Professor Tadeusz Malinski, Ph.D.; Dr.h.c.m.

Created: Friday, 06 July 2018

Professor Tadeusz Malinski, Ph.D.; Dr.h.c.m.

Marvin & Ann Dilley White Chair and Distinguished Professor of Ohio University, USA

Dr. Malinski is the Marvin & Ann Dilley White Chair and Distinguished Professor of Biomedical Sciences. Professor Malinski is a world-renowned scientist and inventor. Born in Srem, Poland, he received his MS from Adam Mickiewicz University of Poznan, and went on to receive his Ph.D. from the Poznan University of Technology. After that he was a visiting scholar at the University of Michigan and a professor at the University of Houston and Oakland University. His research is interdisciplinary in the areas of biochemistry, biotechnology, and is one of the pioneers of a new field of medicine – nanomedicine. He was first in the world to measure, with nanosensors, nitric oxide (which is a vital molecule in regulating the cardiovascular system and the brain) concentration in single cells and neurons.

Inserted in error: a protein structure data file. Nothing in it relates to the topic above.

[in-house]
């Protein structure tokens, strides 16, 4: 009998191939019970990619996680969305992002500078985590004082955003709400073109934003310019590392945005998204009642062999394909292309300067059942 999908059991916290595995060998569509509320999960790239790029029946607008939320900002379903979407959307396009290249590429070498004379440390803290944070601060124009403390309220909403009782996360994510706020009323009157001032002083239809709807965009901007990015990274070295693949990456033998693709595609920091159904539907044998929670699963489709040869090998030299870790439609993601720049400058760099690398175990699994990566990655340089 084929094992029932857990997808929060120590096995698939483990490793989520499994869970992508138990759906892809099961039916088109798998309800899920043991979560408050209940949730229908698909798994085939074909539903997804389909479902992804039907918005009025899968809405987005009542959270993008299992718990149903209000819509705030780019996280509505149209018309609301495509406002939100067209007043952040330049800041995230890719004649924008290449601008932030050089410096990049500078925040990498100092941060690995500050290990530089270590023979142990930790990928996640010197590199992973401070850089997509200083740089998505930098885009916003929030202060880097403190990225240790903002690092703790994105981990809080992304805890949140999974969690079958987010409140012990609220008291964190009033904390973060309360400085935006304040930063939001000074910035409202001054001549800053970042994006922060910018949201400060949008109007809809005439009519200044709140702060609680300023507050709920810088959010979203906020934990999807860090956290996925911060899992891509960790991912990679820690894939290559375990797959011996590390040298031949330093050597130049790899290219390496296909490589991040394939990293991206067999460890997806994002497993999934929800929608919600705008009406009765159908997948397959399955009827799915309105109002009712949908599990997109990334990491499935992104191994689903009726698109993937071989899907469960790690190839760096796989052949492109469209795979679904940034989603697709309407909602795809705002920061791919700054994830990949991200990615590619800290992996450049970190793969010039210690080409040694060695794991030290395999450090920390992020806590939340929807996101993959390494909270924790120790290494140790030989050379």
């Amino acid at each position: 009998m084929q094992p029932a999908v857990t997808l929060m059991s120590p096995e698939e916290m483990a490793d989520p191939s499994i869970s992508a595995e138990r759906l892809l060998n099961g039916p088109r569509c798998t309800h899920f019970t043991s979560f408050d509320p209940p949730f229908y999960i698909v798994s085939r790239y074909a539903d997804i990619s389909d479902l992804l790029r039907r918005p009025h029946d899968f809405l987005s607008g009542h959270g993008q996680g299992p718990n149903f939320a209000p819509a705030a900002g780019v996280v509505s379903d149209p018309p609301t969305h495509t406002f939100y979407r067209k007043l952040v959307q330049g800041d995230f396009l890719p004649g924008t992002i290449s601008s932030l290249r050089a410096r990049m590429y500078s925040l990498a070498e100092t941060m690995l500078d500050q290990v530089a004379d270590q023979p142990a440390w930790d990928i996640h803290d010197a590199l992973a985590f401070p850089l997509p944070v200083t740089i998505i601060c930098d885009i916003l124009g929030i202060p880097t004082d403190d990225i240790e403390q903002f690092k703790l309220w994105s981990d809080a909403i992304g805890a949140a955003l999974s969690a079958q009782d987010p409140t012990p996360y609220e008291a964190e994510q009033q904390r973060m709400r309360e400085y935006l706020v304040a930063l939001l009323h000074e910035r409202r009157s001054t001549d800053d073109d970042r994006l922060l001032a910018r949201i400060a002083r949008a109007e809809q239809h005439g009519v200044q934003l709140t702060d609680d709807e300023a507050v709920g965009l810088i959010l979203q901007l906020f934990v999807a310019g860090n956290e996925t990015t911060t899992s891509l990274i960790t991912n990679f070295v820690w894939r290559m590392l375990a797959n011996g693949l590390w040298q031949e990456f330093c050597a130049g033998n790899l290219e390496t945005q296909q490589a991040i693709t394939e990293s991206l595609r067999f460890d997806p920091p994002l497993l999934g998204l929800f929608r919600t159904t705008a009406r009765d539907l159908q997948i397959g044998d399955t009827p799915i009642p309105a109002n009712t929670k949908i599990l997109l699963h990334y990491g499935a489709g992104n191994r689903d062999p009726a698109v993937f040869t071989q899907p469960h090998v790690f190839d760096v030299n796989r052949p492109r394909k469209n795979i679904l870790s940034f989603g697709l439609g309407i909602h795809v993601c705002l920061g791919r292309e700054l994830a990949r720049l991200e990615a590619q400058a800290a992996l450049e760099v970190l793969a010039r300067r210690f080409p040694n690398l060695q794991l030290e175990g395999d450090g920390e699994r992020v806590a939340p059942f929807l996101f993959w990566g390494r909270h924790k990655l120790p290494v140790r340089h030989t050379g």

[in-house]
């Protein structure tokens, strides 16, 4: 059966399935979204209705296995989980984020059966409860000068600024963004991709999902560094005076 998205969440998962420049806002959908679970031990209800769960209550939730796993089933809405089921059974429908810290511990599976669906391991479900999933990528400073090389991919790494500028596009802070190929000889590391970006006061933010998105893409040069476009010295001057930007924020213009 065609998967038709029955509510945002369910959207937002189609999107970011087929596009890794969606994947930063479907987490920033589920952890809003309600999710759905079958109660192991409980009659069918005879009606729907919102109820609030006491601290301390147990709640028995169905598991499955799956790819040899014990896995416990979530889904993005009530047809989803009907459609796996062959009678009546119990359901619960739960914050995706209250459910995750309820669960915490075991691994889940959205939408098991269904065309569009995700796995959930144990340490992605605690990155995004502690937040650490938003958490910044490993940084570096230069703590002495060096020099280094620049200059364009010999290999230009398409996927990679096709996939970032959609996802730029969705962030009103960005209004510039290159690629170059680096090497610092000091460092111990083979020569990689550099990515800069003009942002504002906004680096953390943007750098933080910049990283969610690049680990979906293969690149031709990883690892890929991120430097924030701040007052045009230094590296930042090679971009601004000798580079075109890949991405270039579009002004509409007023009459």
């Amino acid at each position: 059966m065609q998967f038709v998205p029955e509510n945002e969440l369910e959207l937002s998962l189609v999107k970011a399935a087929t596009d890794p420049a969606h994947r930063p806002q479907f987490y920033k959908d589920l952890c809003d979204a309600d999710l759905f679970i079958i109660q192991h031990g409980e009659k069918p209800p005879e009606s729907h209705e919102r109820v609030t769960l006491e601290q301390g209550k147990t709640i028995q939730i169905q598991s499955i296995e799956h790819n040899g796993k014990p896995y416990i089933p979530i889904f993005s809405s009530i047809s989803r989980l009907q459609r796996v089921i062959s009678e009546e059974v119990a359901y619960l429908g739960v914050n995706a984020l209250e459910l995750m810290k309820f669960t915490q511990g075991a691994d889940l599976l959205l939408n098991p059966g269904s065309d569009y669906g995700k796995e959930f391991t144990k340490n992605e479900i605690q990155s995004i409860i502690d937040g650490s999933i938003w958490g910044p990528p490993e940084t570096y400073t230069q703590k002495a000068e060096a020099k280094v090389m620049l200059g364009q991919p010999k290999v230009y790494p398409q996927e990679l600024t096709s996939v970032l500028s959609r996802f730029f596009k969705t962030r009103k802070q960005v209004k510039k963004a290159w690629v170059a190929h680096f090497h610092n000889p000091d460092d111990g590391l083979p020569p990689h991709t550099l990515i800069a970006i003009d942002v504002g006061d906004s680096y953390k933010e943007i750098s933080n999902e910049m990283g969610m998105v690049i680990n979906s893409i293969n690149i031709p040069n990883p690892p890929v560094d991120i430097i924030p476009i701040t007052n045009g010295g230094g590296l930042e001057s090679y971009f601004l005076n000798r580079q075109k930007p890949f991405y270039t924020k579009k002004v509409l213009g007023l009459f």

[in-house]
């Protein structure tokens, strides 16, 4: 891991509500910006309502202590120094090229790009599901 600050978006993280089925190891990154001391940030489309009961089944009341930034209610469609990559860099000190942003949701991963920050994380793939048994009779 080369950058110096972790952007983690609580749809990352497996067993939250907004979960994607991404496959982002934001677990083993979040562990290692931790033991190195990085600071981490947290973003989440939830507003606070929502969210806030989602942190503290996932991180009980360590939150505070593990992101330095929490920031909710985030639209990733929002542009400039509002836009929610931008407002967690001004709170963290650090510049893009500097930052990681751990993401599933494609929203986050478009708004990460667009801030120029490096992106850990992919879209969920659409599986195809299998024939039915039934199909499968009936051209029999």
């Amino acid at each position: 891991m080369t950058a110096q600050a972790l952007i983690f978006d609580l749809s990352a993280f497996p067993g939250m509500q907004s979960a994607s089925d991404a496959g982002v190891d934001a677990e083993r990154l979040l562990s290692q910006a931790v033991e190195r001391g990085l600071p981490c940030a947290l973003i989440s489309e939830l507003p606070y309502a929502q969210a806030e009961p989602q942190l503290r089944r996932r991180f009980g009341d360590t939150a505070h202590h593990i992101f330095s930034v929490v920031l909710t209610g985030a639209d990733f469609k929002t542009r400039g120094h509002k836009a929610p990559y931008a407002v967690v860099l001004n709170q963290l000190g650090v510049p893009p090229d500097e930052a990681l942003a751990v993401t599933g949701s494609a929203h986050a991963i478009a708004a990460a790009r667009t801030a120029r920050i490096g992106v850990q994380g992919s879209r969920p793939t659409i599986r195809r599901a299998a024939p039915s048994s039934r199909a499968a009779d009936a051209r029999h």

His ground-breaking discovery of the regulatory role of nitric oxide in the beating heart and the mechanism of dysfunction of nitric oxide synthase are historical contributions to world science. The dysfunction of nitric oxide synthase is a common denominator of several diseases of modern civilization heart failure, hypertension, diabetes, atherosclerosis, aging, obesity, Parkinson’s, Alzheimer’s, Lou Gehrig’s disease and stroke. Professor T. Malinski developed new systems for early diagnosis of cardiovascular and neurodegenerative diseases, a new system of heart preservation for transplantation, and biological modifications of prosthetic systems. Professor Malinski’s work appears in nearly 400 publications and has been cited more than 11,000 times. The H-factor (Hirsch index score) is more than 50.

He has received approximately 35 Awards and Distinctions among others: 5 Doctor Honoris Causa awards, Maria Curie Medal, the Grande Medaille d’Or (Grand Gold Medal) in medicine from the Society of Arts-Sciences-Letters (Paris, France), and the International College of Cardiology's Albrecht Fleckenstein Award for research in cardiology. He was alsonominated for the Albert Einstein Medal of Science.

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